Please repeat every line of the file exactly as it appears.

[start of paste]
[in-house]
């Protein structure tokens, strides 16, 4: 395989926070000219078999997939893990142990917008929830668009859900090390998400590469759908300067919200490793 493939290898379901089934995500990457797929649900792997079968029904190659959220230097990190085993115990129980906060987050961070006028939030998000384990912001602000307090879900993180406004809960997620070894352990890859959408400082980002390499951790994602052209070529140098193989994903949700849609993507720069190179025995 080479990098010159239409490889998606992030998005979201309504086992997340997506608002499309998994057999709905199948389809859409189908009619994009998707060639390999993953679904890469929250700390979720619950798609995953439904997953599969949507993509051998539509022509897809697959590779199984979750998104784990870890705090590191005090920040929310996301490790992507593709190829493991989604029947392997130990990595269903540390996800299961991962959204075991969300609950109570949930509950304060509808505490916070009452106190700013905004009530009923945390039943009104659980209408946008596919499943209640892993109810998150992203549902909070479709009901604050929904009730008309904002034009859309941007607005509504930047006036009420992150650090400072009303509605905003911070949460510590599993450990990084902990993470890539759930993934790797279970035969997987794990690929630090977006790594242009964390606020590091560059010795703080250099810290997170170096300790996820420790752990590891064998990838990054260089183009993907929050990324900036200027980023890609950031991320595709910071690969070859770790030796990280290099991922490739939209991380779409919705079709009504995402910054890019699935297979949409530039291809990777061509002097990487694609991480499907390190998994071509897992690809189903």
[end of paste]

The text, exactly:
[in-house]
């Protein structure tokens, strides 16, 4: 395989926070000219078999997939893990142990917008929830668009859900090390998400590469759908300067919200490793 493939290898379901089934995500990457797929649900792997079968029904190659959220230097990190085993115990129980906060987050961070006028939030998000384990912001602000307090879900993180406004809960997620070894352990890859959408400082980002390499951790994602052209070529140098193989994903949700849609993507720069190179025995 080479990098010159239409490889998606992030998005979201309504086992997340997506608002499309998994057999709905199948389809859409189908009619994009998707060639390999993953679904890469929250700390979720619950798609995953439904997953599969949507993509051998539509022509897809697959590779199984979750998104784990870890705090590191005090920040929310996301490790992507593709190829493991989604029947392997130990990595269903540390996800299961991962959204075991969300609950109570949930509950304060509808505490916070009452106190700013905004009530009923945390039943009104659980209408946008596919499943209640892993109810998150992203549902909070479709009901604050929904009730008309904002034009859309941007607005509504930047006036009420992150650090400072009303509605905003911070949460510590599993450990990084902990993470890539759930993934790797279970035969997987794990690929630090977006790594242009964390606020590091560059010795703080250099810290997170170096300790996820420790752990590891064998990838990054260089183009993907929050990324900036200027980023890609950031991320595709910071690969070859770790030796990280290099991922490739939209991380779409919705079709009504995402910054890019699935297979949409530039291809990777061509002097990487694609991480499907390190998994071509897992690809189903």